Shouq Mohammad with her ‘Anti-Fire Drone’ at the Abu Dhabi Sustainability Week exhibition. Image Credit: Abdul Rahman/Gulf News

Abu Dhabi: An Emirati student, who has invented a drone for firefighting, claims it cannot only save lives but also aid Civil Defence personnel by greatly reducing their risk factor.

Shouq Mohammad, 18, a student from Kalba in Sharjah, said, “The anti-fire drone can easily reach buildings on narrow lanes which Civil Defence vehicles cannot access. It can be used either by a remote controller or programmed to be used automatically.”

Shouq’s drone is among 48 inventions being displayed at Abu Dhabi Sustainability Week (ADSW) as part of the second edition of the Climate Innovation Exchange (CLIX), a global initiative of the Ministry of Climate Change and Environment aimed at enabling youth to innovate and contribute to sustainability solutions.

Shouq said when a fire occurs, the drone releases fire-extinguisher balls through a laser gun to douse the flames. Although the prototype has only one laser gun, she said it could be designed to carry more guns, so it can be used to douse major fires.

The drone is operated by a solar-powered battery and can fly up to 24 hours on full charge. It is made of carbon fibre and is fire-resistant. “The device can do its job and come back safely,” said Shouq who has just completed her Grade 12 and is waiting to join university.

The drone can reach inaccessible places quickly. Civil Defence personnel do not need to risk their lives ... This is my way of giving back to my nation which has given me a lot.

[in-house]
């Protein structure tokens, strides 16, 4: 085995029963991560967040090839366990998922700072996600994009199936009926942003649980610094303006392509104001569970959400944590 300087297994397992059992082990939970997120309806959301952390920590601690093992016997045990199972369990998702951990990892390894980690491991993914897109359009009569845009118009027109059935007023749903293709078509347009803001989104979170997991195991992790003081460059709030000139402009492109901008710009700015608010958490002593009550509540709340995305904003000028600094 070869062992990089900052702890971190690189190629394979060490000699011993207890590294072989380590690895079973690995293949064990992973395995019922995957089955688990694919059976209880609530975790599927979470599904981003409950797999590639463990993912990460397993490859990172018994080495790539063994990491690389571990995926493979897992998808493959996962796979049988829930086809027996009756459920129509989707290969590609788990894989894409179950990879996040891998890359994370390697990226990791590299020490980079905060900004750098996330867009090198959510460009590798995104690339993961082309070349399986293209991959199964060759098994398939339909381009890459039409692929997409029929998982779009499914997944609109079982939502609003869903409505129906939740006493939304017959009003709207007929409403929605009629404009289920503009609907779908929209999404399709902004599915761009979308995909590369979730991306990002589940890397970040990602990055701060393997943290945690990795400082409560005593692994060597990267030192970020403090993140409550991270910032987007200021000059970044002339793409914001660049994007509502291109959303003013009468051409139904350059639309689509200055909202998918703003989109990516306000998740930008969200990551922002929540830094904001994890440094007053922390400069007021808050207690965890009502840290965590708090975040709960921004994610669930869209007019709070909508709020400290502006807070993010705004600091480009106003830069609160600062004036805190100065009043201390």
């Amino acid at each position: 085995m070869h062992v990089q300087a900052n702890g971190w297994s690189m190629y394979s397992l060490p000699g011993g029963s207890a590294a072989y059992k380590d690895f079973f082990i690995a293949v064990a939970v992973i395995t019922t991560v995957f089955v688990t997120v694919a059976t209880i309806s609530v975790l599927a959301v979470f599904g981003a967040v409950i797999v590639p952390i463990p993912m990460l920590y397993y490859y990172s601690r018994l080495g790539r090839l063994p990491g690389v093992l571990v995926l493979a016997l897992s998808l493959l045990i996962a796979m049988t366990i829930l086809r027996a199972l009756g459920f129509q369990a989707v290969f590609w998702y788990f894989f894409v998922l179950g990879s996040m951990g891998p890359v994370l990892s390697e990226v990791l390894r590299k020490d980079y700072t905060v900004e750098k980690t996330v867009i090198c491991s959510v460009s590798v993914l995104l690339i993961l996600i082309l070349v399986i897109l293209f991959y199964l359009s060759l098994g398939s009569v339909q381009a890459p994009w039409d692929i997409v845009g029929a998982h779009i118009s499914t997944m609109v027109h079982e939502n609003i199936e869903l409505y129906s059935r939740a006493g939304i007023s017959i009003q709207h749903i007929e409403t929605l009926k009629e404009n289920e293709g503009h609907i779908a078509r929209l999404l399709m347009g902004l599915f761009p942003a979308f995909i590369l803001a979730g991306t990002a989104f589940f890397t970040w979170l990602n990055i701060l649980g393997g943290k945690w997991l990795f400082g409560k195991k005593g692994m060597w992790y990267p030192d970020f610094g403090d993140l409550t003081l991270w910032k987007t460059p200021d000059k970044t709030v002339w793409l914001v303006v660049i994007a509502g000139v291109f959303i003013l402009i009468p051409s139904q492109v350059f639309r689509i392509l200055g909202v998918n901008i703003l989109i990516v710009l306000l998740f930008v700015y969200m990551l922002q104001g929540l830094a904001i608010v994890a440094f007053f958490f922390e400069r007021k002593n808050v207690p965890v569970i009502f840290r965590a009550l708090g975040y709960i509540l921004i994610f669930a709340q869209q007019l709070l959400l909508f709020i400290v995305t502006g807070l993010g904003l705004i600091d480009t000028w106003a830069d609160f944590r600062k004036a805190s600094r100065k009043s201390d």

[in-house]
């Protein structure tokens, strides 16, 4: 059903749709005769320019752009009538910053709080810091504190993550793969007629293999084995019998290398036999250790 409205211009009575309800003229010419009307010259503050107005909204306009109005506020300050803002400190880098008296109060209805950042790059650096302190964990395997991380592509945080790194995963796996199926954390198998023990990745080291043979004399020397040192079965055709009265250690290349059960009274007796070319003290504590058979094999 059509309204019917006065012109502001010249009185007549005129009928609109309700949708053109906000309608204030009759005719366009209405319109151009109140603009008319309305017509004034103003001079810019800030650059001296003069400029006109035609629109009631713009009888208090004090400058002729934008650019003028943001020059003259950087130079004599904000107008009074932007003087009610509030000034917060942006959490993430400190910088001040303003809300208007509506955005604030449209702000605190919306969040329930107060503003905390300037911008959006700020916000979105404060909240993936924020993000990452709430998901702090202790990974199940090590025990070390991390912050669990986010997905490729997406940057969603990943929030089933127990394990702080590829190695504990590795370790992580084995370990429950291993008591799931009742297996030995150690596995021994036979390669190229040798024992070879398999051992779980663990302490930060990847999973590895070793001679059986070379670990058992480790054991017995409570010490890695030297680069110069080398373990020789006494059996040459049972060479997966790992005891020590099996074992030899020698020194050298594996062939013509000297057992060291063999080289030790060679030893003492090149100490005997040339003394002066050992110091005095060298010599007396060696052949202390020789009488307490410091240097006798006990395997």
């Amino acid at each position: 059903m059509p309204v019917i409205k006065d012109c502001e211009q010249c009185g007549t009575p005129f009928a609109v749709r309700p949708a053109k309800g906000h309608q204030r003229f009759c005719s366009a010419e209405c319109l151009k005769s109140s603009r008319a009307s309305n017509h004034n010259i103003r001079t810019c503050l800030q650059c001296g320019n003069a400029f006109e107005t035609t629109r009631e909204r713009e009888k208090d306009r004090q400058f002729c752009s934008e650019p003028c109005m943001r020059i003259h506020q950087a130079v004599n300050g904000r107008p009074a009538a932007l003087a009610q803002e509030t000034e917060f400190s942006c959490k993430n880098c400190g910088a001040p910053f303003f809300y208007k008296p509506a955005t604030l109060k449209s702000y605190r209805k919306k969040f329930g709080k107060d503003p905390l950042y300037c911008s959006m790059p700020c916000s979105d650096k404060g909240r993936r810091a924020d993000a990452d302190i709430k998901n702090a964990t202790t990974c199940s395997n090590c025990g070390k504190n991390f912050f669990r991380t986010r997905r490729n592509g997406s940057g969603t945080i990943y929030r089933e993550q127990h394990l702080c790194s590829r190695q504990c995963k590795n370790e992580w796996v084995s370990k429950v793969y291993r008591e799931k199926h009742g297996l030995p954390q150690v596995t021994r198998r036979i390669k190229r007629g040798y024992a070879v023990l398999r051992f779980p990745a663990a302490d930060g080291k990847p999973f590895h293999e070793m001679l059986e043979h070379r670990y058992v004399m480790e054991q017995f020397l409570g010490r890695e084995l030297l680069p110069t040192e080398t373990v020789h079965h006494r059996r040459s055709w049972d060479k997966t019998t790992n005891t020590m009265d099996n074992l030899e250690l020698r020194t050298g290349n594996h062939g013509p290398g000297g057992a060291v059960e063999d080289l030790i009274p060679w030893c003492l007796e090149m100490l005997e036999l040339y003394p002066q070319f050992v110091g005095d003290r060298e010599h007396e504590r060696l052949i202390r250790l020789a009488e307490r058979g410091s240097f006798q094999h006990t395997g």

- Shouq Mohammad, Student from Kalba

“The biggest advantage of the drone is that can reach inaccessible places quickly. Civil Defence personnel do not need to risk their lives while fighting dangerous fires,” she said.

She got the opportunity to display the device at CLIX as it won second prize in the annual Think Science Competition organised by Emirates Foundation last April.

Shouq said she hopes to get a sponsor or company that will use her idea for commercial production.

Asked about the money spent on the project and expected cost of a device if it goes commercial, she said: “That is immaterial.”

She said, “This is my way of giving back to my nation which has given me a lot.”

Keen to pursue her passion in science and technology, she said she is also interested in political science and international relations. “I want to be a diplomat, an ambassador of the UAE, so I can present my country in a positive manner before the international community.”

How the anti-fire drone works

Picture for illustrative purposes. Image Credit: Gulf News Archives

The drone can be controlled by remote control or programmed to work automatically to reach the target building when a fire erupts. A laser gun installed within shoots fire extinguisher balls that can douse the fire. The drone can fly up to 24 hours at a stretch.

Trying out a drone? Here are some do’s and don’ts

• Register with the General Civil Aviation Authority in order to fly a drone legally in the UAE.

• All drone activities should take place within the visual line of sight of the user not above 400ft from ground level

• Fly them during daytime and in good weather conditions

• Don’t fly them within five kilometres from any airports, helipads, landing areas or manned aircraft. Do not fly near any buildings, houses, private properties without permission.

• Ensure that your drone does not project any kind of bright light

• Do not fly them within 50 meters of a person walking or a vehicle driving down the street